Saturday, May 12, 2018

North Carolina Resisted the Landing of the Stamps #northcarolinapioneers #ncgenealogy

North Carolina Resisted the Landing of the Stamps

stamp actOn the 22nd of March, 1765, the Stamp Act was passed. This act produced great excitement throughout the whole country, including North Carolinians. The Legislature was then in session, and the opposition was so intense and wide-spread, that Governor Tryon feared the passage of denunciatory resolutions, so prorogued that body after a session of fifteen days. However, the speaker of the House, John Ashe, informed Governor Tryon that this law "would be resisted to blood and death." And he kept his word. Earlier that year, the sloop-of-war Diligencearrived in the Cape Fear River having on board stamp paper for the use of the province. Its approach had been closely observed, and when it anchored above the town of Brunswick on the Cape Fear, Colonel John Ashe, of the county of New Hanover and Colonel Hugh Waddell of the county of Brunswick, marched at the head of the brave sons of these counties to Brunswick, and notified the captain of their determination to resist the landing of the stamps. They then seized one of the boats of the sloop, hoisted it on a cart, fixed a mast in her, mounted a flag, and marched in triumph to Wilmington. The excited inhabitants all joined in the procession. That night the town was illuminated. On the next day, Col. Ashe, at the head of a great concourse of people, proceeded to the Governor's house and demanded of him to desist from all attempts to execute the Stamp Act, and to deliver to them James Houston, a member of the Council, who had been appointed Stamp Master for the Province. The Governor at first refused to comply with a demand so sternly made, but finally had to yield before the power of an incensed crowd of citizens preparing to set fire to his house. The Governor reluctantly produced Houston, who was seized by the people, carried to the market house, and there compelled to take a solemn oath never to perform the duties of his office. After this he was released and conducted by a delighted crowd, to the Governor's Palace. The people gave three cheers and quietly dispersed.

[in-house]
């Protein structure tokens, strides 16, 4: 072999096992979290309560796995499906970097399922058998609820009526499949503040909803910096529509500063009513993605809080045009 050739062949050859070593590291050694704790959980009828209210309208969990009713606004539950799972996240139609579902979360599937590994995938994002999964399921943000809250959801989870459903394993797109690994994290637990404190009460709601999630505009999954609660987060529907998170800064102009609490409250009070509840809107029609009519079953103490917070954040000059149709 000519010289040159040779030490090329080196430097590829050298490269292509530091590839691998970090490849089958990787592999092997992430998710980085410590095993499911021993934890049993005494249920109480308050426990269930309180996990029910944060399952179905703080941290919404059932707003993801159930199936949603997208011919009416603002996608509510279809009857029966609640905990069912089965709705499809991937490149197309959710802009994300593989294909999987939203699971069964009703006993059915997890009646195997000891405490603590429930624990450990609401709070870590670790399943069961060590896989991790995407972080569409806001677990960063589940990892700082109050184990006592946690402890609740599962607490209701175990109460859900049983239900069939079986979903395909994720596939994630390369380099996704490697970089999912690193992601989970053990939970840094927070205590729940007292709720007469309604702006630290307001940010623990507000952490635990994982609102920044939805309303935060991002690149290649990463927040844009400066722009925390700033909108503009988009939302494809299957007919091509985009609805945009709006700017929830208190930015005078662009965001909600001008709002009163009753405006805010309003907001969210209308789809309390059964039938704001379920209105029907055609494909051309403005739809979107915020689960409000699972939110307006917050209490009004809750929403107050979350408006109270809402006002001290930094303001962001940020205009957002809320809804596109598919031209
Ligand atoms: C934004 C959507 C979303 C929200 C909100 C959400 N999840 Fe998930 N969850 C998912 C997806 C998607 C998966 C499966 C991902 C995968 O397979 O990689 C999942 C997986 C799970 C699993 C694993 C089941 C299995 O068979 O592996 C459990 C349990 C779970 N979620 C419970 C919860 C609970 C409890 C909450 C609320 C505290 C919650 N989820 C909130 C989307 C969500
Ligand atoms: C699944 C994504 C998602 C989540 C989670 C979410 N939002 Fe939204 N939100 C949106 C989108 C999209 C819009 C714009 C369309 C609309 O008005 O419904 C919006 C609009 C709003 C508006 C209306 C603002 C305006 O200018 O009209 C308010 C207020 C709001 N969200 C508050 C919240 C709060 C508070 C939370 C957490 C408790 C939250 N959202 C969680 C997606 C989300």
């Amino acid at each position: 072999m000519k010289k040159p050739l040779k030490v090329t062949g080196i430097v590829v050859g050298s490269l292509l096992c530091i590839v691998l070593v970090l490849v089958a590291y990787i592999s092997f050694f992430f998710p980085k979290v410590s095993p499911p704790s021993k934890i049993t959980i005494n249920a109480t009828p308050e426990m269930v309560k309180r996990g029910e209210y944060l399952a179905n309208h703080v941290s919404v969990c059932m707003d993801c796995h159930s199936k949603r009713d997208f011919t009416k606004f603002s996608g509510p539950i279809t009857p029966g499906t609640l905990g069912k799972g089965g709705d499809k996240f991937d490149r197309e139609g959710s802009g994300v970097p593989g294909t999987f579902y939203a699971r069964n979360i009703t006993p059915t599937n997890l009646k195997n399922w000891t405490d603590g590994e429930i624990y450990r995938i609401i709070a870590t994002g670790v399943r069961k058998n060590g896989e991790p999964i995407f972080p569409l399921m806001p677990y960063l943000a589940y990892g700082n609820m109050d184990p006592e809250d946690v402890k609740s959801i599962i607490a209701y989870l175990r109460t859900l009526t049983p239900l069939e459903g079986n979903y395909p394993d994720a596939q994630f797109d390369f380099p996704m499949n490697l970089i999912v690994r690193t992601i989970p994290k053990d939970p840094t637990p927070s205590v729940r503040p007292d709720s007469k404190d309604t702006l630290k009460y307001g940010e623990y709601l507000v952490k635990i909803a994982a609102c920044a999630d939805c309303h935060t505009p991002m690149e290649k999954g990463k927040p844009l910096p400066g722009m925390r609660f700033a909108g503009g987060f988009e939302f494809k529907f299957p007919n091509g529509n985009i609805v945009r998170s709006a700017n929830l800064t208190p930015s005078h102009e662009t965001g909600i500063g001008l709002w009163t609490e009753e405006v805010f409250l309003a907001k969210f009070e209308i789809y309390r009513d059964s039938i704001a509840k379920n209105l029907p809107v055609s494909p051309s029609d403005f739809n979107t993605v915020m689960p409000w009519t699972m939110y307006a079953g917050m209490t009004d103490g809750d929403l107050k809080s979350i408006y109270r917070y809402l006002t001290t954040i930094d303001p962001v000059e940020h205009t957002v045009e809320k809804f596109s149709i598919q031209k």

Names of Rowan Co. NC Ancestors

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